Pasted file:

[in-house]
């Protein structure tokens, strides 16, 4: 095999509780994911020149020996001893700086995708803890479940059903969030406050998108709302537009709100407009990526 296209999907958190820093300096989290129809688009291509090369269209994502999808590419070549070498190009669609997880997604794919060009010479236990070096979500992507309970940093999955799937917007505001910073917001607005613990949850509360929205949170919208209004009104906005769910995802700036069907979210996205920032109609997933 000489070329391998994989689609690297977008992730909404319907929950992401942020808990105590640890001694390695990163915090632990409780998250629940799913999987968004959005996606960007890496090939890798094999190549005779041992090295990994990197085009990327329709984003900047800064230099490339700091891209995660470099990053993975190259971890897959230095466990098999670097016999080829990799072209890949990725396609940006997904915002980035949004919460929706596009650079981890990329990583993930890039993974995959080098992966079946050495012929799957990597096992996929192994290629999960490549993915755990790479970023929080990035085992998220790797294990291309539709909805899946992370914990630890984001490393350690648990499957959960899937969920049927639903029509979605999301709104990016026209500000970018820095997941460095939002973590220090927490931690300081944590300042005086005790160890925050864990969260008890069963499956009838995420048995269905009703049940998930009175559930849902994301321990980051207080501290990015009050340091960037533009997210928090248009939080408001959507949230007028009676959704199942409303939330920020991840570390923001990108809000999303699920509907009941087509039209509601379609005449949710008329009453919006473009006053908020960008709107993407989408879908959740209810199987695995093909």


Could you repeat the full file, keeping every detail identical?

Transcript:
[in-house]
């Protein structure tokens, strides 16, 4: 095999509780994911020149020996001893700086995708803890479940059903969030406050998108709302537009709100407009990526 296209999907958190820093300096989290129809688009291509090369269209994502999808590419070549070498190009669609997880997604794919060009010479236990070096979500992507309970940093999955799937917007505001910073917001607005613990949850509360929205949170919208209004009104906005769910995802700036069907979210996205920032109609997933 000489070329391998994989689609690297977008992730909404319907929950992401942020808990105590640890001694390695990163915090632990409780998250629940799913999987968004959005996606960007890496090939890798094999190549005779041992090295990994990197085009990327329709984003900047800064230099490339700091891209995660470099990053993975190259971890897959230095466990098999670097016999080829990799072209890949990725396609940006997904915002980035949004919460929706596009650079981890990329990583993930890039993974995959080098992966079946050495012929799957990597096992996929192994290629999960490549993915755990790479970023929080990035085992998220790797294990291309539709909805899946992370914990630890984001490393350690648990499957959960899937969920049927639903029509979605999301709104990016026209500000970018820095997941460095939002973590220090927490931690300081944590300042005086005790160890925050864990969260008890069963499956009838995420048995269905009703049940998930009175559930849902994301321990980051207080501290990015009050340091960037533009997210928090248009939080408001959507949230007028009676959704199942409303939330920020991840570390923001990108809000999303699920509907009941087509039209509601379609005449949710008329009453919006473009006053908020960008709107993407989408879908959740209810199987695995093909």